Reduced administrative burden for small food service businesses in preparing financial statements
The Government proposes a legislative amendment concerning the support and compensation paid to food and beverage service sector businesses. The amendment will reduce the administrative burden and costs of small companies by simplifying the accounting obligations regarding compensation. The amendment is based on the European Commission’s decision to relax the State aid rules.
A small company would no longer be required to prepare a special financial statement on the results of the closure period and the reference period, as required by the Act in force now. As a result, a small company would avoid the additional cost of preparing such accounts and auditing them.
The amendment does not require any special measures from food and beverage service businesses. It is sufficient that the financial statement indicates the company is a small enterprise within the meaning of the amendment. Food and beverage service businesses, which have already been granted compensation, could also make use of the relief in preparing their financial statements, as the amendment would apply to them too.
The Government submitted the proposal to Parliament on 26 November 2020. The Act is expected to enter into force as soon as possible.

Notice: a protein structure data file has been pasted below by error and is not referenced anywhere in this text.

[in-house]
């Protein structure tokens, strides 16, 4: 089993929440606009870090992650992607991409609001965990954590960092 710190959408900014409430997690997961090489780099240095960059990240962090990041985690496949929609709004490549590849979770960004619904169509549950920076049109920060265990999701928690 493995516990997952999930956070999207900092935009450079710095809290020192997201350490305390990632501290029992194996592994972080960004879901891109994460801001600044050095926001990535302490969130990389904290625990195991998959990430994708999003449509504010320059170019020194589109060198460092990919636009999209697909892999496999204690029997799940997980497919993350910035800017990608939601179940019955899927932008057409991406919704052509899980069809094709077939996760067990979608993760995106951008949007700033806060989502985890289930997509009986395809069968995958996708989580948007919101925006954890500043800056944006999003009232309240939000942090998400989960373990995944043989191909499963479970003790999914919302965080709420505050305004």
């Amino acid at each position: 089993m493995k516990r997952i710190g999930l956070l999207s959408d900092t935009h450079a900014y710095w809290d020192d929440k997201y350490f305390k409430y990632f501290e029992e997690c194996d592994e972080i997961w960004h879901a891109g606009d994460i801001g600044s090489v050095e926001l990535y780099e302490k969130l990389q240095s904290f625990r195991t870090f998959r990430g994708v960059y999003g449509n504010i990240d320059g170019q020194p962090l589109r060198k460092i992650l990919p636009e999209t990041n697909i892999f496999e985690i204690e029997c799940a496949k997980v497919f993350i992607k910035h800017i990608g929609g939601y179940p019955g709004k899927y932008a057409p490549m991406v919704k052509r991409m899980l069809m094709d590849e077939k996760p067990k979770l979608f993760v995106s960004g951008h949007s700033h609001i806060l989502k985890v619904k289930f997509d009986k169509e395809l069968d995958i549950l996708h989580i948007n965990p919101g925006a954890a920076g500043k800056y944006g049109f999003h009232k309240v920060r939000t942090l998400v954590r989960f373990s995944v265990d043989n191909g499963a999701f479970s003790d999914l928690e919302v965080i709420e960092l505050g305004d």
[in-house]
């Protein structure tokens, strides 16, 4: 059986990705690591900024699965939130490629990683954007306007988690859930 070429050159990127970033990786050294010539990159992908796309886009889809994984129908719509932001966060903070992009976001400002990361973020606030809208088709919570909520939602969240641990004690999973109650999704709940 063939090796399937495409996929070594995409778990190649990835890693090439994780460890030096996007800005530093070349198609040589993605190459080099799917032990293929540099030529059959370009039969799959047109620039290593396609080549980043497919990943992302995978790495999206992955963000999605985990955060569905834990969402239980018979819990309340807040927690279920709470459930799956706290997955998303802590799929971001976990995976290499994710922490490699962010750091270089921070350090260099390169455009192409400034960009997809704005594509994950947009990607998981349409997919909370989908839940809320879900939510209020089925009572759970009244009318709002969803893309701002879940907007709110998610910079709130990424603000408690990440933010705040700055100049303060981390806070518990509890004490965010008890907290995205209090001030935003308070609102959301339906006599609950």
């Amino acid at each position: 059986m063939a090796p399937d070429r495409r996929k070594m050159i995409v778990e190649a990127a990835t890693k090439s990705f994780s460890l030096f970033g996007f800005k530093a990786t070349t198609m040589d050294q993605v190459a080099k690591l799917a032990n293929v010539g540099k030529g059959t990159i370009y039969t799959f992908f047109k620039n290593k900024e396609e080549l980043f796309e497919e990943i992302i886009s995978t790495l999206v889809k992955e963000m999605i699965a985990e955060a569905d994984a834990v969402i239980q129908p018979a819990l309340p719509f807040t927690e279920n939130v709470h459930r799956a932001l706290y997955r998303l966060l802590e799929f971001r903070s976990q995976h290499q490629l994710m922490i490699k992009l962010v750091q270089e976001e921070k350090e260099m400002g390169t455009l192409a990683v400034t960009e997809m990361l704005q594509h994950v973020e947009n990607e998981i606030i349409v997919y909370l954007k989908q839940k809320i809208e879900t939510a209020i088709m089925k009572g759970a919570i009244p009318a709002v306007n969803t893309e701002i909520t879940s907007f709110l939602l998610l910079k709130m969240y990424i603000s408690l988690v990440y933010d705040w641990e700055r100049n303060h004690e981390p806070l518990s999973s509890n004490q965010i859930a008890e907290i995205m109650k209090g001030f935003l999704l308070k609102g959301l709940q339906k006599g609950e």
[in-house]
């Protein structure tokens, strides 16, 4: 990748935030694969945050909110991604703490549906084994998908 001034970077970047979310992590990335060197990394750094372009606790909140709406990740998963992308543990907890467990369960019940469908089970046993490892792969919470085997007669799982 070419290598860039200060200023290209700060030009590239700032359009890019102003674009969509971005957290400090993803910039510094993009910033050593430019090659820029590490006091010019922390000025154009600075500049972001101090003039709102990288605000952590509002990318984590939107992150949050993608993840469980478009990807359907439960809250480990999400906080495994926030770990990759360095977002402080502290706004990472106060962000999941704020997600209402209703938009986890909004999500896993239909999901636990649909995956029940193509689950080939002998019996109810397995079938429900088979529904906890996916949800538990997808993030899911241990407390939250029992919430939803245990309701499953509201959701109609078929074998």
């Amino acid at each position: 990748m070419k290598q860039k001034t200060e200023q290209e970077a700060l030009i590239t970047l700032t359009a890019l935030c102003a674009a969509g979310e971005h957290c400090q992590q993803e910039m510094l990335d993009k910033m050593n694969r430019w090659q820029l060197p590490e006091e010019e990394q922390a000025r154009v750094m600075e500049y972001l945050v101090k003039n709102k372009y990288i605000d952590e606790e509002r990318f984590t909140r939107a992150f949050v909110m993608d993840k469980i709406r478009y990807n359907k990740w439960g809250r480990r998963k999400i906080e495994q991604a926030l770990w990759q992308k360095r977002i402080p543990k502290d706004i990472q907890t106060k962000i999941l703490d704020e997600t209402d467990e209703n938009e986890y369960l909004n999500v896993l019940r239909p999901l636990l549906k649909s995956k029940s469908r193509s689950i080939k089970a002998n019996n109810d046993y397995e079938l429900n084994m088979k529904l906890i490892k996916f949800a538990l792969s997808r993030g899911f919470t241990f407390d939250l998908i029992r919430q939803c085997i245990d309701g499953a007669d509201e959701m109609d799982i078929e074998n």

Administrative burden and costs have arisen from EU State aid rules
Restaurants were closed to customers between 4 April and 31 May 2020 to prevent the spread of the coronavirus. When approving the restrictions, Parliament required compensation for reasonable costs and measures to mitigate the effects of the restrictions. The act on support for job retention and re-employment in the food and beverage service sector and on compensation for the restriction of activities entered into force on 5 June 2020.
The entry into force of the Act was conditioned on the European Commission approving the aid scheme contained therein under the EU State aid rules. The Commission required that the compensation granted to a food and beverage service sector business is at most the amount by which the losses accrued during the closure period exceed the result of the reference period. Because of this requirement, small companies would also have had to include special profit and loss accounts in their financial statements for the closure and reference periods. The preparation of such accounts requires exceptional computational work, which means that preparing the accounts and their auditing would have caused significant costs for small companies in relation to the compensation they received.
However, the European Commission amended its rules on State aid on 2 July 2020. It is possible to waive the requirement to provide special accounts in the financial statements by amending the Act so that the new EU rules will apply to small and micro-sized food and beverage service sector businesses.
Most of the food service businesses granted compensation are small and micro-enterprises
The KEHA Centre has granted compensation for the restriction of business activities to 7,000 companies totalling approximately EUR 90 million. The majority of them are small and micro-enterprises, to which the legislative amendment will apply.
Mika Björklund, Ministerial Adviser, Ministry of Economic Affairs and Employment, tel. +358 295 063 586
Timo Kaisanlahti, Chief Specialist, Ministry of Economic Affairs and Employment, tel. +358 295 047 139